The Third Circuit Court of Appeals has determined that federal food labeling law does not preempt the state law-based claims filed by a consumer who challenged Snapple’s designation of beverages containing high fructose corn syrup (HFCS) as “natural.” Holk v. Snapple Beverage Corp., No. 08-3060 (3d Cir., decided August 12, 2009). The appeals court reversed a lower court ruling dismissing the claims on the basis of implied preemption.

The complaint, originally filed in state court, but removed to federal court in 2007 under the Class Action Fairness Act, initially asserted that Snapple products were not “All Natural” because they contained HFCS; they were not “Made from the Best Stuff on Earth”; and Snapple falsely labeled some beverages, naming them after fruit-juice varieties that were not actually in the beverages. The plaintiff alleged unjust enrichment and common law restitution, breach of express and implied warranties and violations of the New Jersey Consumer Fraud Act.

By the time the litigation reached the Third Circuit, the only claim remaining was that Snapple products containing HFCS were deceptively labeled “All Natural.” The district court dismissed the claim, because it found that the Food, Drug, and Cosmetic Act and the Food and Drug Administration’s (FDA’s) implementing regulations established a detailed and extensive regulatory scheme, and state limitations and requirements would “create obstacles to the accomplishment of Congress’s objectives.” The district court referred to the FDA’s informal policy on use of the term “natural” as evidence that the agency “has in fact contemplated the appropriate use of the term.”

The Third Circuit approached the issue with a strong presumption against preemption and rejected the applicability of both field and implied preemption. Specifically, the court found (i) no “‘clear and manifest’ expression of Congressional intent to occupy the field”; (ii) indications in the law that “Congress was cognizant of the operation of state law and state regulation in the food and beverage field”; (iii) the FDA has specifically stated that it does not intend to occupy the field of food and beverage labeling; (iv) FDA’s “informal policy” about use of the term “natural” does not support preemption because the agency declined to undertake a rulemaking to establish a definition and it was announced before public review and comment, thus lacking a formal, deliberative process.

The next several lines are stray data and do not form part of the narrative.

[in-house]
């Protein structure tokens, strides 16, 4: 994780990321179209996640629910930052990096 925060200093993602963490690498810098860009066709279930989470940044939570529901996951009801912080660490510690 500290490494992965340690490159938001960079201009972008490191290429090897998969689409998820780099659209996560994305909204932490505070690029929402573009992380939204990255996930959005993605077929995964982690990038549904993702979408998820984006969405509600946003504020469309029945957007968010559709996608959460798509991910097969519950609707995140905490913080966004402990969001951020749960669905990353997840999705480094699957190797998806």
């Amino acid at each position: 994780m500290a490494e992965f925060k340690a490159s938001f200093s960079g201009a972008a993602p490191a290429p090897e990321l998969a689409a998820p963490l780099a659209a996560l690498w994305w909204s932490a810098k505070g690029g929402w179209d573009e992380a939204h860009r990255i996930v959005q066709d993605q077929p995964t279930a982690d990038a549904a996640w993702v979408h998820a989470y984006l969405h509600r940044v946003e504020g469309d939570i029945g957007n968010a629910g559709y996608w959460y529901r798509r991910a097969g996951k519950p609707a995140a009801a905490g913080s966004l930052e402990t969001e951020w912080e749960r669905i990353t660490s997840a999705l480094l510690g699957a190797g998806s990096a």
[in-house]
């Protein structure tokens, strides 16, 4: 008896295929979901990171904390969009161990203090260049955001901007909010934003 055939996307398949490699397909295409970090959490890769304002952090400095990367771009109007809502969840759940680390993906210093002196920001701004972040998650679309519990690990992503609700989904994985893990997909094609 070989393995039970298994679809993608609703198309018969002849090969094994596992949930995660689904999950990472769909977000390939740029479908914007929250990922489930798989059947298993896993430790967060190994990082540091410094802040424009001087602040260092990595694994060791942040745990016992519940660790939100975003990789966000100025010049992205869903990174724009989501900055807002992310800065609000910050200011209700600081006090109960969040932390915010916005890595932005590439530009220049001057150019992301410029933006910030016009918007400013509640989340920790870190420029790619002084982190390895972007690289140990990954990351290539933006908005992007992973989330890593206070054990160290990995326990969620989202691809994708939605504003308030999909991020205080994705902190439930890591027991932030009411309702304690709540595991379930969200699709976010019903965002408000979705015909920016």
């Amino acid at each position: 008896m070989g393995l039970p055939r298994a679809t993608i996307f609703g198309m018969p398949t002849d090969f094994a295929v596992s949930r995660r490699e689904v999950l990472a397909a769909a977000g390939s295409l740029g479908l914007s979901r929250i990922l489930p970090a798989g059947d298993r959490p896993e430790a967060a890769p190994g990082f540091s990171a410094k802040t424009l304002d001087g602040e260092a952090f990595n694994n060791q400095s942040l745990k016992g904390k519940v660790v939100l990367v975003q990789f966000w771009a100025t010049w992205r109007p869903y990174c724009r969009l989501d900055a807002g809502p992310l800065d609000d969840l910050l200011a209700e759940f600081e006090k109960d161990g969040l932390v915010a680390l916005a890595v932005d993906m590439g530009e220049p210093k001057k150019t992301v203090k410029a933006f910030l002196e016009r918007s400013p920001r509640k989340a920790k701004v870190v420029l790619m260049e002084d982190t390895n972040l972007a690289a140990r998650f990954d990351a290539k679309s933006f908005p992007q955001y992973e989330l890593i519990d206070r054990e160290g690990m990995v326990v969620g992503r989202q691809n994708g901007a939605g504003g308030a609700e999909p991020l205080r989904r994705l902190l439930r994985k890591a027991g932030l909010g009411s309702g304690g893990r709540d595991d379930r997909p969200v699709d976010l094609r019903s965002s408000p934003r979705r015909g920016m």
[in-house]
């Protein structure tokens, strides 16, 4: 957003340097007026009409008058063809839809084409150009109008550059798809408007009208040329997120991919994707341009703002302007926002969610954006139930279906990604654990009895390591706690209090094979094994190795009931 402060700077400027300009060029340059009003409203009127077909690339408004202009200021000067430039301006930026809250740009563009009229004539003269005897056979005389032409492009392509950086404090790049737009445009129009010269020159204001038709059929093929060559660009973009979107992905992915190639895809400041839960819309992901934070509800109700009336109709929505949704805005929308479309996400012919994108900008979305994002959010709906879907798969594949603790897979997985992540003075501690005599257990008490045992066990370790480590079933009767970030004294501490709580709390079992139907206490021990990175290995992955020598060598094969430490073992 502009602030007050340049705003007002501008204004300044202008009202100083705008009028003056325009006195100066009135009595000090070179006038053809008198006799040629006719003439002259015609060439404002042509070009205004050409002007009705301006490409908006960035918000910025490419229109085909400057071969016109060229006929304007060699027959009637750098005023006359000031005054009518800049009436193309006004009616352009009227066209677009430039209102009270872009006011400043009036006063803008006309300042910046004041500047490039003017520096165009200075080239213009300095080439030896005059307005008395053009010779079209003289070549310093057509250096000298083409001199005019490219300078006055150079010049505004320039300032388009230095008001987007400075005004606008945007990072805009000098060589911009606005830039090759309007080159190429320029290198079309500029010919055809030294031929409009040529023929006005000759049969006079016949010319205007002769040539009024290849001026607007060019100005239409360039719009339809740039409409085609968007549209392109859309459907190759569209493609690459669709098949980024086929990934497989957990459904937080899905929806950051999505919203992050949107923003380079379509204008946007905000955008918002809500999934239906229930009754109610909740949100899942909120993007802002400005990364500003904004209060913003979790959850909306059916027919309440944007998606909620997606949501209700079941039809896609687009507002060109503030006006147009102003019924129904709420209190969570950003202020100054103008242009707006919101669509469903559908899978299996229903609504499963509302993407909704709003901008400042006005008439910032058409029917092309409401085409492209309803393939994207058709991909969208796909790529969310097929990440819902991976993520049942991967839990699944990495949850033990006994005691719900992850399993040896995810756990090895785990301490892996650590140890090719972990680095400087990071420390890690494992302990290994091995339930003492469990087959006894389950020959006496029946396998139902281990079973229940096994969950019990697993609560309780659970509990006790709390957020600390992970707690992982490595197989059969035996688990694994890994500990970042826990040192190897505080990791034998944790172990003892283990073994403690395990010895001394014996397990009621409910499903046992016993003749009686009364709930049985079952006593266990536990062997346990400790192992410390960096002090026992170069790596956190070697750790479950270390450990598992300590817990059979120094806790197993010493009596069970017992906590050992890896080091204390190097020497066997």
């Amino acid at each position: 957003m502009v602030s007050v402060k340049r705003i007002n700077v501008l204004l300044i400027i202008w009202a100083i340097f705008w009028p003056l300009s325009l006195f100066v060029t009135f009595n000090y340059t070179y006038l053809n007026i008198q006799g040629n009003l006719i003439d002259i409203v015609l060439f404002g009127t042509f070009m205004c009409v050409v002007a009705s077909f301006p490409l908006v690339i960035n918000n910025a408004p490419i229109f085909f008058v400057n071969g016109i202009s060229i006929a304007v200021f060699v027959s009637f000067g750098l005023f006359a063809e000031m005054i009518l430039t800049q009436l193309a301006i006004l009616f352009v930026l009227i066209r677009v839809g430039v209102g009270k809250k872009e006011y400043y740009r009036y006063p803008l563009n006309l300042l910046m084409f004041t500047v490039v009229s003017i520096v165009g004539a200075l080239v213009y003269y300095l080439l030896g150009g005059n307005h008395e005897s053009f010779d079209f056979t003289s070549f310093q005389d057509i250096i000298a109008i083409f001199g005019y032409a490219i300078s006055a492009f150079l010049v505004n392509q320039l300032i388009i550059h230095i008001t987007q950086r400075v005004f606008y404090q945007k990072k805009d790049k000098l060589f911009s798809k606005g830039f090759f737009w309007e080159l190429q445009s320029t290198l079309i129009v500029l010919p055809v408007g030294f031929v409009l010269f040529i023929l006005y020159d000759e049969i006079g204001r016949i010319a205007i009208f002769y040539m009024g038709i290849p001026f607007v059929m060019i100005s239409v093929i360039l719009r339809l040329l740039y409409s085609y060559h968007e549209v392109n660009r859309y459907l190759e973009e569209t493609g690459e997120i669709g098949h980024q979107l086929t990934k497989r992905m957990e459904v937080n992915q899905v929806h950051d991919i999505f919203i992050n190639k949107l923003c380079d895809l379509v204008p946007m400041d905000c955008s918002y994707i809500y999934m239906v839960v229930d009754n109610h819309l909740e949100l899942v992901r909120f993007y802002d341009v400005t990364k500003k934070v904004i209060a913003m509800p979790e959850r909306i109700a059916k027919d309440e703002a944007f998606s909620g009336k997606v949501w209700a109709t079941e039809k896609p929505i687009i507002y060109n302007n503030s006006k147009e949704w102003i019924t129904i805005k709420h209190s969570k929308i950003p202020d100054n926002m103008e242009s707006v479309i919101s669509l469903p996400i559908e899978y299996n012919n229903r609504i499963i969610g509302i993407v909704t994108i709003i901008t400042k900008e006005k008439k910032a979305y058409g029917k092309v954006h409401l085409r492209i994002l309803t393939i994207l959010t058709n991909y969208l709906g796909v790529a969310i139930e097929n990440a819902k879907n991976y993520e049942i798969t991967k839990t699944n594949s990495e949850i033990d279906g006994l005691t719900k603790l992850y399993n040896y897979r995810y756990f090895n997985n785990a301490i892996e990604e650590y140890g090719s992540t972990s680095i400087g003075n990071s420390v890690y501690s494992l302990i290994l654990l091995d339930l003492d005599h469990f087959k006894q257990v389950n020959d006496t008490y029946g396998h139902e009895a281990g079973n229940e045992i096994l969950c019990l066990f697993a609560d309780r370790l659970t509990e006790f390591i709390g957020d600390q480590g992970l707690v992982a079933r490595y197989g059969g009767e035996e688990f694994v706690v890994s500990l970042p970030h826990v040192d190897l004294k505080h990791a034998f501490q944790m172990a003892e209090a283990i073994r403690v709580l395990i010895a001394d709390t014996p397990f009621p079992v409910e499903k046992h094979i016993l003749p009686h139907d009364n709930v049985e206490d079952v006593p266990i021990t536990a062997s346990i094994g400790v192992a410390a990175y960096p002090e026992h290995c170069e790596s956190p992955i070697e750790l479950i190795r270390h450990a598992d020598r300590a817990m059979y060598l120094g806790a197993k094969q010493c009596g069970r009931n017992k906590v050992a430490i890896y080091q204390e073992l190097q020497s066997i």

According to the appeals court, the FDA’s informal “natural” policy and letters the agency sent to some food or beverage manufacturers asking them to remove their “natural” labels for violating that policy do not establish a policy with which state law requirements could conflict. The case was remanded for further proceedings. The district court will have to consider issues not addressed when it issued its preemption ruling, that is, whether the litigation should be dismissed under the doctrine of primary jurisdiction and that the complaint failed to state a claim under state law.

In a footnote, the Third Circuit observes that Snapple has begun reformulating its line of beverages to replace HFCS with sugar. Additional information about the litigation appears in issue 264 of this Update. A company spokesperson has been quoted as saying in response to the ruling, “We believe Snapple is all-natural and we’re confident we’ll ultimately prevail.” See Bloomberg.com, August 13, 2009.

About The Author

For decades, manufacturers, distributors and retailers at every link in the food chain have come to Shook, Hardy & Bacon to partner with a legal team that understands the issues they face in today's evolving food production industry. Shook attorneys work with some of the world's largest food, beverage and agribusiness companies to establish preventative measures, conduct internal audits, develop public relations strategies, and advance tort reform initiatives.

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